January 21st, 2018

Dark and Stormy Night

The Dreaded Rejection Letter

Dear Author,
Thank you for submitting your work to us. Unfortunately, it doesn't meet our needs at the present time, but we wish you future success.

The Editor

Well, that's what they write. Any professional in the business will tell you editors, agents, and publishers don't reject writers: They reject pieces of paper with words written on them. However, that's not what writers hear:

Dear Loser,

We considered using your manuscript as a coaster, but it was stinking up the place so much we couldn't even be bothered to steam off the stamps. Hopefully we'll never hear from you again, but wish you success at a more appropriate profession, such as fish cleaner or stall mucker.

Go Away,

The Editors

And that's not fair, because in the publishing industry the gatekeepers are inundated with hundreds of--let's face it, sometimes desperate--writers every day. Sometimes a form rejection letter (more likely e-mail) is all they have time for; sometimes they don't have time even for that. There are lots of things to complain about with the publishing industry, but on an individual basis the people working there are pretty decent.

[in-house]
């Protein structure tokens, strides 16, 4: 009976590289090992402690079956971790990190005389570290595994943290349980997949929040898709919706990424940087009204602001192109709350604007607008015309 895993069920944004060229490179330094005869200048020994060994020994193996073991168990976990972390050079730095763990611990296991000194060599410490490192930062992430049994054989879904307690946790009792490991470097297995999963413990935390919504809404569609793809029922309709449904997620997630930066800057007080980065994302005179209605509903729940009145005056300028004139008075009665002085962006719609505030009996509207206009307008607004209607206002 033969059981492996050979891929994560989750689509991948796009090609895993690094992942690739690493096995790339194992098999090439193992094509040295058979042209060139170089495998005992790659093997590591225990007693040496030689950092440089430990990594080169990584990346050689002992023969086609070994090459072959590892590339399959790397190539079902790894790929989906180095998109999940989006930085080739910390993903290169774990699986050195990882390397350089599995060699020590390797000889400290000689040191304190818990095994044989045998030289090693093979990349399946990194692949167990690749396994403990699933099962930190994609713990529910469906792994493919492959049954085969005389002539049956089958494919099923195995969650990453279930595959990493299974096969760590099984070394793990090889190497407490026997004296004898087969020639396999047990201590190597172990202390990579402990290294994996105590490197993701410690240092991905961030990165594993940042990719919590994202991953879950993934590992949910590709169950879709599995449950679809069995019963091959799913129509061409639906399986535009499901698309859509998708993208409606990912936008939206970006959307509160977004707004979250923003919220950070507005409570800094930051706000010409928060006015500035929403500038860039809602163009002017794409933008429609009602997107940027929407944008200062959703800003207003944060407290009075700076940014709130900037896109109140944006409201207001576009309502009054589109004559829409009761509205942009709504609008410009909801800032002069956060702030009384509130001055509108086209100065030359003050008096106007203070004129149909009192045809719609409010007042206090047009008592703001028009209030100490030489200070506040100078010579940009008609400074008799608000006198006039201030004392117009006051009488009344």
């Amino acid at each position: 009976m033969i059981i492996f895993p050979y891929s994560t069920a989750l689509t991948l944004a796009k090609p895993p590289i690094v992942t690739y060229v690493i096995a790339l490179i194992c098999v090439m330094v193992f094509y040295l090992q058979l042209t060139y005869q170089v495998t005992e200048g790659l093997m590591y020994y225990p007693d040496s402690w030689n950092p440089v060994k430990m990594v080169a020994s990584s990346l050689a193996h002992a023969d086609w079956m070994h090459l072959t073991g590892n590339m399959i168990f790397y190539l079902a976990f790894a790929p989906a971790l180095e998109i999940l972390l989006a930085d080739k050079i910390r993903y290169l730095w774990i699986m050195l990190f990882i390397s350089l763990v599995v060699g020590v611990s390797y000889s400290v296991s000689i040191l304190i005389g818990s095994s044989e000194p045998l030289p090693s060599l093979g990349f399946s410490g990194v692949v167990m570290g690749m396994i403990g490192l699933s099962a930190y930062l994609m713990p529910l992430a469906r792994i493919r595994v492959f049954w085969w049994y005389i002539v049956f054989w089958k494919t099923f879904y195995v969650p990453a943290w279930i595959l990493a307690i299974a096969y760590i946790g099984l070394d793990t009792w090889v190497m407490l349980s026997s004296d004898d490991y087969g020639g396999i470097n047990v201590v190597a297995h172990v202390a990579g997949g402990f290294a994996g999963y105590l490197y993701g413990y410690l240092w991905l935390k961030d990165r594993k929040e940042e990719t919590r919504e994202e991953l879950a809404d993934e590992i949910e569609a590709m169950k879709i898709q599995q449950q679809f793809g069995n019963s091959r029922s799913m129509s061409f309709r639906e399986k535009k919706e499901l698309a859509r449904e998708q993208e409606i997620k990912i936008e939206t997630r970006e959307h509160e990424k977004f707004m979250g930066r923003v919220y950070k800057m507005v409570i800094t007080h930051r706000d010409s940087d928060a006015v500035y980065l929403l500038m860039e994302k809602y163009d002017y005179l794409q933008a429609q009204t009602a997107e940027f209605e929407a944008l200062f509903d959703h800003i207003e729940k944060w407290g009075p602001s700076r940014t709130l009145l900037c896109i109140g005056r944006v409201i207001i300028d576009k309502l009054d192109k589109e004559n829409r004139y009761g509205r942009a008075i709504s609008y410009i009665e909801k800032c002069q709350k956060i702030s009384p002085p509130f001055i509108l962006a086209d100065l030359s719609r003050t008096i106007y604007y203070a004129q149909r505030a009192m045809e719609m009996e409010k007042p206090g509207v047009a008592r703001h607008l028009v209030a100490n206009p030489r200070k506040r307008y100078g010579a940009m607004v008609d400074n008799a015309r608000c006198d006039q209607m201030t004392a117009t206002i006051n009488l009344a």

Still, writers get more rejections than a nerd at a sports bar, and I should know. (Just kidding--I never went to sports bars.) In fact, if you're doing it right you're going to get lots and lots of rejections. But sometimes, especially if you're having a down day overall, your umpteenth rejection will show up and just hit you harder than most. That's what happened to me, anyway.

When I first started out, back in the days of snail mail delivered by the Pony Express, I collected enough form rejection letters to paper my office walls ... which would have looked better than the wallpaper I actually had at the time. Later I'd get the occasional encouraging note at the end of one. Then I'd get brief, but personal, rejections. Then more detailed ones, and then, one day, an acceptance. A few times after that, I received some detailed letters describing why they were rejecting the manuscript, or even asking for some changes and a resubmission. Now it's decades since I started out: I have nine published books, and stories in three anthologies.

And I still get form rejection letters.

So yeah, it gets me down sometimes, especially this time of year when the days are short. But after all this time, I've developed a method of dealing with these bouts of sudden depression: I go to my laptop, open up a word document ...

And start working on another story.

It doesn't get me published ... well, not immediately. But it does remind me of why I'm doing this to begin with.

Sometimes the writing life just goes to the dogs.